Edward F. Harrington

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Edward F. Harrington
Senior Judge of the United States District Court for the District of Massachusetts
Assumed office
March 1, 2001
Judge of the United States District Court for the District of Massachusetts
In office
February 22, 1988 – March 1, 2001
Appointed byRonald Reagan
Preceded byAndrew Augustine Caffrey
Succeeded bySeat abolished
United States Attorney for the District of Massachusetts
In office
1977–1981
Appointed byJimmy Carter
Preceded byJames N. Gabriel
Succeeded byBill Weld
Personal details
Born
Edward Francis Harrington

(1933-09-16) September 16, 1933 (age 85)
Fall River, Massachusetts
Political partyDemocrat (Until 1984)
Republican (1984 – Present)
ResidenceNeedham, Massachusetts
EducationCollege of the Holy Cross (A.B.)
Boston College Law School (J.D.)

Edward Francis Harrington (born September 16, 1933) is a Senior United States District Judge of the United States District Court for the District of Massachusetts.

Early life[edit]

Harrington was born in Fall River, Massachusetts. He graduated from Sacred Heart Grammar School in 1947, from B.M.C. Durfee High School in 1951 with high honors. He was the recipient of Durfee High School's Distinguished Alumni Award in 1995. His grandfather, Edward F. Harrington was a member of the Massachusetts House of Representatives. His father, John J. Harrington, taught at B.M.C. Durfee High School for over forty years (1929-1970). His mother, Elizabeth C. Harrington, was a grammar school teacher.

Harrington graduated in cursu honoris, cum laude with an Artium Baccalaureus from College of the Holy Cross in 1955 and with a Juris Doctor from Boston College Law School in 1960. At Holy Cross, Harrington was a member of the Naval ROTC. At Boston College, he was on the Dean's List and a member of the Law Review.

He served on active duty in the United States Navy from 1955 to 1957 on destroyer escorts as the gunnery officer, and was a Lieutenant Junior Grade. He was in the United States Navy Reserve from 1957 to 1972. He was a law clerk to the Honorable Paul C. Reardon, Chief Justice of the Massachusetts Superior Court from 1960 to 1961.[1][2]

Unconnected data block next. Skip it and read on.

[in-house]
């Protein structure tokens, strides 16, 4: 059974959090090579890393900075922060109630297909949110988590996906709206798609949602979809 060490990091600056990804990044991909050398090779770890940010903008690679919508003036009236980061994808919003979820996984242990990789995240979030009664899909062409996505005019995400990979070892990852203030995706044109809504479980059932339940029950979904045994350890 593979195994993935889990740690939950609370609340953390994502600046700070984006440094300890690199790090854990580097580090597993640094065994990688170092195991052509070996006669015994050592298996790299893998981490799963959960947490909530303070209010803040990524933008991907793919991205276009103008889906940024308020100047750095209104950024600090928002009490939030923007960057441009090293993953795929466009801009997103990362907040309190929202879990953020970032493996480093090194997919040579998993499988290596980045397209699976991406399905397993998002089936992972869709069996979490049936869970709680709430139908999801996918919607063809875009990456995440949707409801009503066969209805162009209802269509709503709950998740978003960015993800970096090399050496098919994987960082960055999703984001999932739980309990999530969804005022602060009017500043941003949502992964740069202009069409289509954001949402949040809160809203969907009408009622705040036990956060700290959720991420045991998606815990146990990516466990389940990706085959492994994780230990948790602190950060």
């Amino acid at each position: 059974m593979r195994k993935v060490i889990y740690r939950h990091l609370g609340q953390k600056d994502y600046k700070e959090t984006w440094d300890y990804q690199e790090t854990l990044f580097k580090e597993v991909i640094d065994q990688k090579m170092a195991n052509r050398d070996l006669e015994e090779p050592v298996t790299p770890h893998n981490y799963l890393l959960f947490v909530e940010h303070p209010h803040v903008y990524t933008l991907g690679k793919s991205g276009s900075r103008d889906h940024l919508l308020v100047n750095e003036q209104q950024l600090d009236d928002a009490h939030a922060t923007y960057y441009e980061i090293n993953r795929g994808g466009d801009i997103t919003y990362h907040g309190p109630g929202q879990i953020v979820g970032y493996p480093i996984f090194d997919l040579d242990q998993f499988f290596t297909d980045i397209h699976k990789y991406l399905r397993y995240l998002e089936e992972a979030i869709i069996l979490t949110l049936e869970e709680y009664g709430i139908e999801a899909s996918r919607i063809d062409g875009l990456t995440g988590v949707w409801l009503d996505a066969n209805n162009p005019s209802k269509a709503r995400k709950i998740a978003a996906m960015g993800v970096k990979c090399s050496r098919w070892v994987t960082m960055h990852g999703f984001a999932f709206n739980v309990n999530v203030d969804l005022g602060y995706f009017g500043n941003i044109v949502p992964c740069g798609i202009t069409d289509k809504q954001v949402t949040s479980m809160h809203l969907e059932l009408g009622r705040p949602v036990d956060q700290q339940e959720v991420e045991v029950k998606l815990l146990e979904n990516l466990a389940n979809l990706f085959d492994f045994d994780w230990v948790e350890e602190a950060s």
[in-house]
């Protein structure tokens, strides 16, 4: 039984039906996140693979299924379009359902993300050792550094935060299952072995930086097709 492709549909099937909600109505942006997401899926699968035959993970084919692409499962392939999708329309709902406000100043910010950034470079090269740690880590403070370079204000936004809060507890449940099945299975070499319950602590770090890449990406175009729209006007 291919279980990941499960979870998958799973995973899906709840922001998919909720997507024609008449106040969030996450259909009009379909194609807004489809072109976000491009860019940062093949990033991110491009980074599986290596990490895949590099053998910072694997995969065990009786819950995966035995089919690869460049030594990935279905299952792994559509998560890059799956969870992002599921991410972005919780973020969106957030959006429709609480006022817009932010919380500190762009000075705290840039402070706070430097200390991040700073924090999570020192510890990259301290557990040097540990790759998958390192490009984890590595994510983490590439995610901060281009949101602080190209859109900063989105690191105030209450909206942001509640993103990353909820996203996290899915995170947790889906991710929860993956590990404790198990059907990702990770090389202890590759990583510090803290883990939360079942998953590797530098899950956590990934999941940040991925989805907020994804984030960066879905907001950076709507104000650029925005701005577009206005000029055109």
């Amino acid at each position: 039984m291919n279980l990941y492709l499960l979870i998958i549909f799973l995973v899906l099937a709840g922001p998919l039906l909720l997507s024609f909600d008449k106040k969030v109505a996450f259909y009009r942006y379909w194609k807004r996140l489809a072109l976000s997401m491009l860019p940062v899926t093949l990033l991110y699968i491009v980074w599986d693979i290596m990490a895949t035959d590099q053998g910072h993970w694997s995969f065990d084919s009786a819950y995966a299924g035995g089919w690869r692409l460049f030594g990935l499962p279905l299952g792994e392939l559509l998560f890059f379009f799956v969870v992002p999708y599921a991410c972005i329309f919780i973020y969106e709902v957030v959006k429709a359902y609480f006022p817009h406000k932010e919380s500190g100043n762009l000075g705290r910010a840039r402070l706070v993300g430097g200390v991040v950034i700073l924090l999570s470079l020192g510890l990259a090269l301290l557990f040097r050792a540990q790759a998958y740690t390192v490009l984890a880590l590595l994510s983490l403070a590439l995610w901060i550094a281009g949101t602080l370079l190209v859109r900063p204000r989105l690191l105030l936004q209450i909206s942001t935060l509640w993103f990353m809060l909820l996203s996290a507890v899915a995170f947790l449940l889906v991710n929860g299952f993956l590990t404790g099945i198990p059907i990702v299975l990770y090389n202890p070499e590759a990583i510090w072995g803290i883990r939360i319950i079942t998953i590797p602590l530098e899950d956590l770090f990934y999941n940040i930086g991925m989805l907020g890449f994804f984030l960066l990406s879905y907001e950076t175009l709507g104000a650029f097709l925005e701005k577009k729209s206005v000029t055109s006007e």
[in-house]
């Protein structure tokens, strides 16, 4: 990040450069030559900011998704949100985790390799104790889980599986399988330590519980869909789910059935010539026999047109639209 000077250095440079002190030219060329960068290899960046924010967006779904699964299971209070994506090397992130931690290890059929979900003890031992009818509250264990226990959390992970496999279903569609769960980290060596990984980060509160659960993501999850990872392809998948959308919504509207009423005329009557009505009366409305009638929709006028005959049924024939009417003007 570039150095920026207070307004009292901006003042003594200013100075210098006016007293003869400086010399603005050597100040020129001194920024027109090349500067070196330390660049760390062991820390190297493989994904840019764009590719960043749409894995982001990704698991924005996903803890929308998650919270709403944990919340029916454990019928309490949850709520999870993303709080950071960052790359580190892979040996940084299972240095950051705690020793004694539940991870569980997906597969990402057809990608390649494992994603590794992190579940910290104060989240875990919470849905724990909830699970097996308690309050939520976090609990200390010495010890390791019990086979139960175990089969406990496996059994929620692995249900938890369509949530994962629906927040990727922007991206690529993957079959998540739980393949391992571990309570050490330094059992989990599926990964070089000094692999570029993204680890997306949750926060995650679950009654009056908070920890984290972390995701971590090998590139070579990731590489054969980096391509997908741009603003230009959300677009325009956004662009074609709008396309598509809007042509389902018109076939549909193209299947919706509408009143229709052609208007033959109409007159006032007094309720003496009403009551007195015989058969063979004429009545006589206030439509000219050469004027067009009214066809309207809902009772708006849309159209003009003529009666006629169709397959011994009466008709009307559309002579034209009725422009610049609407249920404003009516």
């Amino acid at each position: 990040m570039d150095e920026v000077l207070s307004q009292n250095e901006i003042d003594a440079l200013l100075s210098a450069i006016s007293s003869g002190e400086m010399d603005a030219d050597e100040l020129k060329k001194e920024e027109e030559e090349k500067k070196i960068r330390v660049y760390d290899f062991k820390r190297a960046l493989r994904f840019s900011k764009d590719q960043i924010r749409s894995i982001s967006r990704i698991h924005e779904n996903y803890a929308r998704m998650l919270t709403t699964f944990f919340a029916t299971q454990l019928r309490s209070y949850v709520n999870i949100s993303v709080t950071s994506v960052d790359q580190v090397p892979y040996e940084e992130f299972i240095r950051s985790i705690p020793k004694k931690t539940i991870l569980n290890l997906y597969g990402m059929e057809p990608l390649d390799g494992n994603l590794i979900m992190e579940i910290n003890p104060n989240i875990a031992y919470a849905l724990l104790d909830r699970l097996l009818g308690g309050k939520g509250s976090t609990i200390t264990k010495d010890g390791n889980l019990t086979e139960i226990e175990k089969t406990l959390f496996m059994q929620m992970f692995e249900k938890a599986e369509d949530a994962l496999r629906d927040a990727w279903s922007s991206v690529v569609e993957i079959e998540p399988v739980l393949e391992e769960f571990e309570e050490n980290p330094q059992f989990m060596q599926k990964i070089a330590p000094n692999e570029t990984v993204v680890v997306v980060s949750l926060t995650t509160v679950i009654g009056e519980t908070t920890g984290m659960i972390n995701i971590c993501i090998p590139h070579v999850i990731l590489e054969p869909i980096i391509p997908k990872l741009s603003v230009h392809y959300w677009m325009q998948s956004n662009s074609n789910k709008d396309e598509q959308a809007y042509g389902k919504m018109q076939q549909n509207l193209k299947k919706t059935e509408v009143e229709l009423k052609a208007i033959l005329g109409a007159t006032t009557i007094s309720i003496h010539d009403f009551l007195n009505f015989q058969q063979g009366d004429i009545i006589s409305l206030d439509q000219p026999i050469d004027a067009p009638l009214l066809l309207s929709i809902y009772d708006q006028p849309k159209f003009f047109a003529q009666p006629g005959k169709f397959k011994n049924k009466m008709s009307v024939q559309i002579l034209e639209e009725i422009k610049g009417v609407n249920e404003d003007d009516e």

He married Ellen Mary Erisman on July 27, 1957. They had six children and twenty-three grandchildren.[3] Ellen graduated from the College of New Rochelle in 1955 with a Baccalavrei In Artibus in Sociology and was named to Who's Who in American Colleges and Universities. She attended Fordham University School of Social Work from 1955-1957. She was employed by the Foundling Hospital in New York City, specializing in adoptions, from 1955-1957, and later worked for Catholic Charities in Boston from 1957-1958. She died on October 28, 2014. Ellen and Edward had been married for fifty-seven years.

Attorney[edit]

He was a trial attorney in the Criminal Division of the United States Department of Justice in Washington, D.C. from 1961-65. While at the Department of Justice, Harrington was a member of the special prosecution group conducting the nationwide probe of racketeering in the Teamsters Union. As one of the fifteen members of Robert F. Kennedy's so-called "Hoffa Squad", he investigated illegalities in James Hoffa's Teamsters Union. During the so-called "long hot summer of 1964," Harrington was a member of a select team of attorneys dispatched to the state of Mississippi by Attorney General Robert Kennedy to protect the civil rights workers who were conducting "freedom schools" in voter registration there. During this assignment, he was involved in the grand jury investigation of the murders of three civil rights workers in Philadelphia, Mississippi during that summer.

He was an Assistant United States Attorney for the District of Massachusetts from 1965 to 1969. In that capacity, he participated in the successful prosecution of Raymond L.S. Patriarca, the alleged boss of the New England organized crime family, in 1968 for interstate racketeering. The chief government witness in the Patriarca case, Joseph Barboza, was one of the first organized crime figures to break the "code of silence." The security procedures used to protect accomplice witness Barboza formed the basis for the Witness Protection Program, which was formally established by the U.S. Congress in 1970.

In 1968, Harrington was an advisor to the National Commission on Violence and from 1974 to 1976 was a consultant to the Commission on the National Policy toward Gambling.

In 1969, he was briefly in private practice in Taunton, Massachusetts. Harrington then became the Deputy Attorney In Charge of the newly-created U.S. Department of Justice's Strike Force against Organized Crime for the New England area and was the Attorney in charge from 1970 to 1973. During this period, major gangland accomplice witnesses, such as Vincent C. Teresa and John J. Kelley, were developed. Their testimony resulted in the convictions of numerous significant underworld figures. Teresa was the chief witness in 1971 before the Permanent Senate Subcommittee investigating organized criminal security fraud in the Wall Street brokerage houses. The "Strike Force" installed the first court-authorized wiretap in the District of Massachusetts in 1970.

From 1973 to 1977, Harrington was in private practice in Boston, Massachusetts.

In 1974, he was a candidate for the Democratic Party's nomination for Attorney General of Massachusetts. He was defeated by Francis X. Bellotti in the primary election, where he finished third in a six-person race.[4]

In 1975, he was appointed by Governor Michael S. Dukakis as Chairman of the Alcoholic Beverages Control Commission, in which capacity he served until January 1977.